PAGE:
A.J. Smith first came to San Diego in 2001 as the team's assistant general manager. It was that year that the Chargers traded the top overall pick in the draft to the Falcons, moving down five spots to draft LaDainian Tomlinson. Of course, that coup would not have been possible had the Browns not passed on Tomlinson two spots earlier, electing to go with the underwhelming Gerard Warren instead.
"I knew they needed a running back badly," Tomlinson said. "I thought with me being available, there was a good chance of me coming to Cleveland. I never went to Cleveland for a visit and I don't think I talked to the team at the NFL Combine. I don't think there was any interest at all."
Talking the Talk
The Chargers defense may be a less explosive without Shawne Merriman on the field, but it certainly won't be any quieter. Carlos Polk is infamous for his incessant in-game banter. Marlon McCree even said after his fumble-return touchdown against the Rams that it was Polk who yelled for him to get up off the ground and attempt the runback.
Polk's journey to the starting lineup is strange one. He missed each of the last two seasons due to injury, and was primarily an inside linebacker before that. His combination of size (6 foot 2, 262 lbs.) and power should allow him do well on the outside.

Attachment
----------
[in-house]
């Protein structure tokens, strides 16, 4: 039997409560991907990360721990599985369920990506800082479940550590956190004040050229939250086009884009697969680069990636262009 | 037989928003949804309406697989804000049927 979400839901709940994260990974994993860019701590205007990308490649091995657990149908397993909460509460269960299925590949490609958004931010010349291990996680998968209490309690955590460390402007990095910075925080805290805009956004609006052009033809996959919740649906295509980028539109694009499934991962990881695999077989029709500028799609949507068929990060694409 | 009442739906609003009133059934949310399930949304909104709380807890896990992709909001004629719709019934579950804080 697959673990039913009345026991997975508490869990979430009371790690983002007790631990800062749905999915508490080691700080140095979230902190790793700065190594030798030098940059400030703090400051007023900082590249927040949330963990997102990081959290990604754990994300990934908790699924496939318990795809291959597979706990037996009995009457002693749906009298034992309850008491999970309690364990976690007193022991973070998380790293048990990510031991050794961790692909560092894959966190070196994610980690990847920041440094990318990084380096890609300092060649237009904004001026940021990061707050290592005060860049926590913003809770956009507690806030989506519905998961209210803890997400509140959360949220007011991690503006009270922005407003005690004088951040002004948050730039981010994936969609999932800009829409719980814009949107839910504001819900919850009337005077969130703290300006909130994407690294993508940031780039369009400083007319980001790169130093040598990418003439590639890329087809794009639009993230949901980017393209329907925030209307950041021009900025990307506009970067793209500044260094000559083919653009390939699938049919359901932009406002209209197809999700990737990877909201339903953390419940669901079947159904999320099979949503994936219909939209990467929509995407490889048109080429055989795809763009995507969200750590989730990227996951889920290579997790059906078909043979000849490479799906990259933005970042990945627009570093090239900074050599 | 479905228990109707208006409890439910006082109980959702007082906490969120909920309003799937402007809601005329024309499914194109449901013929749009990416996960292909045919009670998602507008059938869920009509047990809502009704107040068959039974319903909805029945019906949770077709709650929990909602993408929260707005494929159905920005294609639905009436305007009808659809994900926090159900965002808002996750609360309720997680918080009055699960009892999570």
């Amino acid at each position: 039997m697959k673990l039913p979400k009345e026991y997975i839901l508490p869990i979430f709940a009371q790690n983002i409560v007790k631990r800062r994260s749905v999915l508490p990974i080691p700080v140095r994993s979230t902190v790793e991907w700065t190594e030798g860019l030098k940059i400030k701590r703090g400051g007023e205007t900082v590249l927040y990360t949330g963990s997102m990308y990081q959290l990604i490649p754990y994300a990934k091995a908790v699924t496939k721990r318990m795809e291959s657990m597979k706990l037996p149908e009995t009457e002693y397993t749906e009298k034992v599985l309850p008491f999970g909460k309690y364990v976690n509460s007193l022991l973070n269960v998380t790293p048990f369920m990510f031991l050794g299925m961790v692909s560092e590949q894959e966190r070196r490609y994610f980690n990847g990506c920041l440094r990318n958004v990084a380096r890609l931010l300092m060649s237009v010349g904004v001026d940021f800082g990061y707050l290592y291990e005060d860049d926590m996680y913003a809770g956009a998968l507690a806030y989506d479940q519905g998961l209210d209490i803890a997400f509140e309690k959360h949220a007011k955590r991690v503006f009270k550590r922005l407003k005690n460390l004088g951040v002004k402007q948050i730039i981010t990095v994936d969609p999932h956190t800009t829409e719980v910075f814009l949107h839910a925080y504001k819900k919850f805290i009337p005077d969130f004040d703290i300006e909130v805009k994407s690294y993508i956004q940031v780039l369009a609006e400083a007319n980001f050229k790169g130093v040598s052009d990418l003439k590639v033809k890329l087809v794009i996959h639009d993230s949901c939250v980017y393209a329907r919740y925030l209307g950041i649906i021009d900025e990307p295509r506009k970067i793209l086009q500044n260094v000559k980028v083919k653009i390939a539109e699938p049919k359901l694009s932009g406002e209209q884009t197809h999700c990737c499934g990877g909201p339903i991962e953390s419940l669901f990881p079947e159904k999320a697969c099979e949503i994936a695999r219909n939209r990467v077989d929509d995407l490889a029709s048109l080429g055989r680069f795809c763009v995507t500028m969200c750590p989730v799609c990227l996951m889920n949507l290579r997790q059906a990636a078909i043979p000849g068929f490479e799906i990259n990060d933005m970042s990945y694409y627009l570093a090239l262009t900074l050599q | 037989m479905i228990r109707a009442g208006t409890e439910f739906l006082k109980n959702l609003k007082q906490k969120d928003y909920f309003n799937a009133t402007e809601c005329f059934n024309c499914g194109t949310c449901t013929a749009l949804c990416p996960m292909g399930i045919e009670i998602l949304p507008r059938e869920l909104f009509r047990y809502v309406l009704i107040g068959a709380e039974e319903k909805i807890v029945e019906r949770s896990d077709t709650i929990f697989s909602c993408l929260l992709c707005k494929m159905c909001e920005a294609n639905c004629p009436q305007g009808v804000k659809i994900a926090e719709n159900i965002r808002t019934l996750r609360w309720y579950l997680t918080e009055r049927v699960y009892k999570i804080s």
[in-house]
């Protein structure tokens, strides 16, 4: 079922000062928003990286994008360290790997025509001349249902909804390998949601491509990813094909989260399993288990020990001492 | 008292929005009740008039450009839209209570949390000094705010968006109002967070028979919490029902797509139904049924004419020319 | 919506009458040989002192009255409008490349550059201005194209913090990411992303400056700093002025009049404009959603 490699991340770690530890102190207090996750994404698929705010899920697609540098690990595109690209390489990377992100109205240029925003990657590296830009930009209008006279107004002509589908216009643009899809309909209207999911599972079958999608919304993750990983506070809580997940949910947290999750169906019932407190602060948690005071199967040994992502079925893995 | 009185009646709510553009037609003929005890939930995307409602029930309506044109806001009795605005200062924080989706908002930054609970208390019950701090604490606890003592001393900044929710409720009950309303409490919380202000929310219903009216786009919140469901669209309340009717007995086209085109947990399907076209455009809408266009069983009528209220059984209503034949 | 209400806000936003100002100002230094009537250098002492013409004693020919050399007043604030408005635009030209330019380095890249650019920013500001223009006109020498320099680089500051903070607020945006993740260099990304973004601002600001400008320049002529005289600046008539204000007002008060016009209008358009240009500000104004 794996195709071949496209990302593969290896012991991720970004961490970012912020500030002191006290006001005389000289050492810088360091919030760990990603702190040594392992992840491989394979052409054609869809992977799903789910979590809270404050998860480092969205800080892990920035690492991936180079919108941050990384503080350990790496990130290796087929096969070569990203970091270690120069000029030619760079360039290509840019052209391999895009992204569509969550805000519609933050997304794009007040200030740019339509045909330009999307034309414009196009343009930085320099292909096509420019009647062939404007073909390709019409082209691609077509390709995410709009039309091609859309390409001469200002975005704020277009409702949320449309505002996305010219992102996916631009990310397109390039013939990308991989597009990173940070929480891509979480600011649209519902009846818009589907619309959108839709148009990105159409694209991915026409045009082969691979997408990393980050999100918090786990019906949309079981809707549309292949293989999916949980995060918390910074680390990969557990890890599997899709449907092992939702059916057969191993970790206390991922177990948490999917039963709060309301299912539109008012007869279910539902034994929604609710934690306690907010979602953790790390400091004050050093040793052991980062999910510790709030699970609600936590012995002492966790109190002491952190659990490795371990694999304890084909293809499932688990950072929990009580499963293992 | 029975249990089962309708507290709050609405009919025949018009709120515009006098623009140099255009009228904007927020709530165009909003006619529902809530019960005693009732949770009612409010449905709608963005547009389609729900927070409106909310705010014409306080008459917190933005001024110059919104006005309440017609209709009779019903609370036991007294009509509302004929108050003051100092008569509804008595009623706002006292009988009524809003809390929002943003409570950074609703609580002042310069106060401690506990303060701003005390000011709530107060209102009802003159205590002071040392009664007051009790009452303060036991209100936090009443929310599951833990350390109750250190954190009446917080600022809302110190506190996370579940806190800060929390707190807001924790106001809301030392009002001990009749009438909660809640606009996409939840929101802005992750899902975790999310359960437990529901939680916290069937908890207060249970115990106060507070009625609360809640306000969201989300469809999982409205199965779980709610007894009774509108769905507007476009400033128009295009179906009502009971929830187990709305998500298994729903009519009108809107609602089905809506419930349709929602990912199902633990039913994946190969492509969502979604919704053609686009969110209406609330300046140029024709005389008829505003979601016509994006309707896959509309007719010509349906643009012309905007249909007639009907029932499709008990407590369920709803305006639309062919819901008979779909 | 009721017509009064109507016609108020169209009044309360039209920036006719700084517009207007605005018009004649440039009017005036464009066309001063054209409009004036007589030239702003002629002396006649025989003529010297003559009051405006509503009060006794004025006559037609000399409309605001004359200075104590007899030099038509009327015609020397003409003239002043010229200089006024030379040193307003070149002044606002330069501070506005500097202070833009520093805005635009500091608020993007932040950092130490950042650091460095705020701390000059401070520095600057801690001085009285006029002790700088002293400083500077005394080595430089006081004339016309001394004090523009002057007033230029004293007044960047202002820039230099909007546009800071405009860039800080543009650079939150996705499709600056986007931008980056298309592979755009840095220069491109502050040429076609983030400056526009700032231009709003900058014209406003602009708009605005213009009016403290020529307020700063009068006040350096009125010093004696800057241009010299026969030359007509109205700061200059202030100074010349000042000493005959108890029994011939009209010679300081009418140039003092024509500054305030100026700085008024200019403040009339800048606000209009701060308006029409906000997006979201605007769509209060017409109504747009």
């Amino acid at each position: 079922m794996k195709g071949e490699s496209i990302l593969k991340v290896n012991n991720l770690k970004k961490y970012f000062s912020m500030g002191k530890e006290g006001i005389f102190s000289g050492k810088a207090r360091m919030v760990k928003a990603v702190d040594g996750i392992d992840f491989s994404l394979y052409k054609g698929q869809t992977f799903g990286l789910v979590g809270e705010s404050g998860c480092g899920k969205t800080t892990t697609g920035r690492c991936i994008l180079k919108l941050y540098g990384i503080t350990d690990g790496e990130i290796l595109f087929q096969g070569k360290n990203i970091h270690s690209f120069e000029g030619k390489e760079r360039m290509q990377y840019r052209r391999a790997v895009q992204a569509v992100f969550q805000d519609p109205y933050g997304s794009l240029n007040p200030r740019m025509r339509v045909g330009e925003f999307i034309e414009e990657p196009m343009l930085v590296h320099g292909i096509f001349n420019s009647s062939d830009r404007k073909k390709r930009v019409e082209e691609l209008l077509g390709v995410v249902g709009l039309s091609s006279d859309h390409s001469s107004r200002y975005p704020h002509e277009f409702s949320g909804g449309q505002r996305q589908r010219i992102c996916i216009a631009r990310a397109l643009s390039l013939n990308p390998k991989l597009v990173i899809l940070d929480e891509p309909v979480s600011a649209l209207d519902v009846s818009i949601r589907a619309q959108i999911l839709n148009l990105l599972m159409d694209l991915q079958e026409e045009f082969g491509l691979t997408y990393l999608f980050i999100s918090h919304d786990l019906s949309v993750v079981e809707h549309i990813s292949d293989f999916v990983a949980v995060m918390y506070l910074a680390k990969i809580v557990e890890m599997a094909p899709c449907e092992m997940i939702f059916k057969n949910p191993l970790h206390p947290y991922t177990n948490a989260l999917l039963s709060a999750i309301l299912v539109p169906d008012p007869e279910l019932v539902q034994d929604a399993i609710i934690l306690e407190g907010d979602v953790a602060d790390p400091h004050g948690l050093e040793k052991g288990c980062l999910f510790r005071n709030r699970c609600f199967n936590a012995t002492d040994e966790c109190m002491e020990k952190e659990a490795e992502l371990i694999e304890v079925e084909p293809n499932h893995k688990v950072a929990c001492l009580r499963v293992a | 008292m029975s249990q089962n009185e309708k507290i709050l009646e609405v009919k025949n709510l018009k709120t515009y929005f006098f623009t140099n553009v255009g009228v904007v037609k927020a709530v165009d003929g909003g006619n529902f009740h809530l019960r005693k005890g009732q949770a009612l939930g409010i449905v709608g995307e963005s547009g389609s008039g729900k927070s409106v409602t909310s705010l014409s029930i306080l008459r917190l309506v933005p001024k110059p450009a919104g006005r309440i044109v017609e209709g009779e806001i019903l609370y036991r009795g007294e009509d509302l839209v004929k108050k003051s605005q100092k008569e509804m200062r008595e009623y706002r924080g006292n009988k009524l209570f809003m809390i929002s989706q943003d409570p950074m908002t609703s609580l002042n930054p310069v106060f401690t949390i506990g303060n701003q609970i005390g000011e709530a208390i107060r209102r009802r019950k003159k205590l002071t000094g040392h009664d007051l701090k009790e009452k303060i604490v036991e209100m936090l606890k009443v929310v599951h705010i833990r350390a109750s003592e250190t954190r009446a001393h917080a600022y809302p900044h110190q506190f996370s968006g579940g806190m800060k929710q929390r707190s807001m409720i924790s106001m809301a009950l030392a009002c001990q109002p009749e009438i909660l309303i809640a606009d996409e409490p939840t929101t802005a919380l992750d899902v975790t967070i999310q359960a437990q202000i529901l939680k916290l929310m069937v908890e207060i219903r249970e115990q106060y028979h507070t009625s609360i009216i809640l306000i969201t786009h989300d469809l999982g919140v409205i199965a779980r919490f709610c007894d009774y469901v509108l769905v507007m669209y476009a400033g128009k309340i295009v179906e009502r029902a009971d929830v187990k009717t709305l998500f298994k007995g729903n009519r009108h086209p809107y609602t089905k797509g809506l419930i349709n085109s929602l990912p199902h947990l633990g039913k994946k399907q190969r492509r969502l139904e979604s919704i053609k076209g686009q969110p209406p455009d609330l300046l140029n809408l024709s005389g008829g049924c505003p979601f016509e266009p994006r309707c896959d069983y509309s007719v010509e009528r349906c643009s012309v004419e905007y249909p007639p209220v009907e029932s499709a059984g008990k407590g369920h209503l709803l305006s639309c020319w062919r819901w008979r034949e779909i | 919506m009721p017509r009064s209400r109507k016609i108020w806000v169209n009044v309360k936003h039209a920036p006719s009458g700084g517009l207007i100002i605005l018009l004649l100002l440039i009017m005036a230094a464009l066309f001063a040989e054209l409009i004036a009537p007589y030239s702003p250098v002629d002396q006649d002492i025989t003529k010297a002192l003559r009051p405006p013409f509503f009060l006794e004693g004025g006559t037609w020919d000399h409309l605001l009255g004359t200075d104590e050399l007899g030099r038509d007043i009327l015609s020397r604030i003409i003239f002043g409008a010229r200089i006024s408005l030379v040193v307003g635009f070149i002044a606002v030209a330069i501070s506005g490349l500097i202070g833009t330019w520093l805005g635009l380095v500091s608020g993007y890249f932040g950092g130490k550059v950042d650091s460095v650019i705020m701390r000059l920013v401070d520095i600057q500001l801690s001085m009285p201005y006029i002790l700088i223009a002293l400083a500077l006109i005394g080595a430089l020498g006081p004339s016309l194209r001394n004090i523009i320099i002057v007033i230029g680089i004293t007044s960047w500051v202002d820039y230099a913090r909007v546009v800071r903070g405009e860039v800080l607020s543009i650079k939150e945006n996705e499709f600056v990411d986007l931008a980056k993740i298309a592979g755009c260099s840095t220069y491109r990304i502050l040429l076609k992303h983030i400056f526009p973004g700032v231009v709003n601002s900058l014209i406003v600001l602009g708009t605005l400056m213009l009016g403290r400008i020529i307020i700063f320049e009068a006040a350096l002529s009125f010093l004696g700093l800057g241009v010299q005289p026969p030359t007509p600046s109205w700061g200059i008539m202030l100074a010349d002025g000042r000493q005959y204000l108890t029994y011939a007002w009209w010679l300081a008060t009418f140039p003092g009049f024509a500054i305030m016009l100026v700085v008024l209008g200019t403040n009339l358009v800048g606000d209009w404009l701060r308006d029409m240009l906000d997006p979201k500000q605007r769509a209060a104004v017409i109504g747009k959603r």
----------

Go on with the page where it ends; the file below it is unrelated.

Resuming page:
"The next few weeks are very important to me," Polk said. "I am back on the field again this year and loving it, and am happy to be out there with the guys."
Browns quarterback Charlie Frye has thrown 11 interceptions in just seven games this season, tying him for the league lead in that dubious category. The Chargers secondary will do its best to capitalize on the erratic quarterback. Despite having improved 21 spots from last year in the league's pass-defense rankings, the Chargers secondary has but four interceptions on the season.
Still, the secondary must be careful not to take too many chances. Frye may not yet be a consistent passer, but his big-play ability is palpable.
"Frye is very athletic," said coach Marty Schottenheimer. "He does a good job of improvising if things don't go the way they were drawn up on the chalkboard."
What you see if what you get
When scouting the Browns defense, Philip Rivers noticed several similarities between their 3-4 alignment and that the Chargers deploy. One obvious difference, besides the talent differential, was that the Browns showed a lot less variation in their schemes.
"The looks you get aren't surprising," Rivers said. "We shouldn't have a problem of recognizing the fronts and we just have to execute."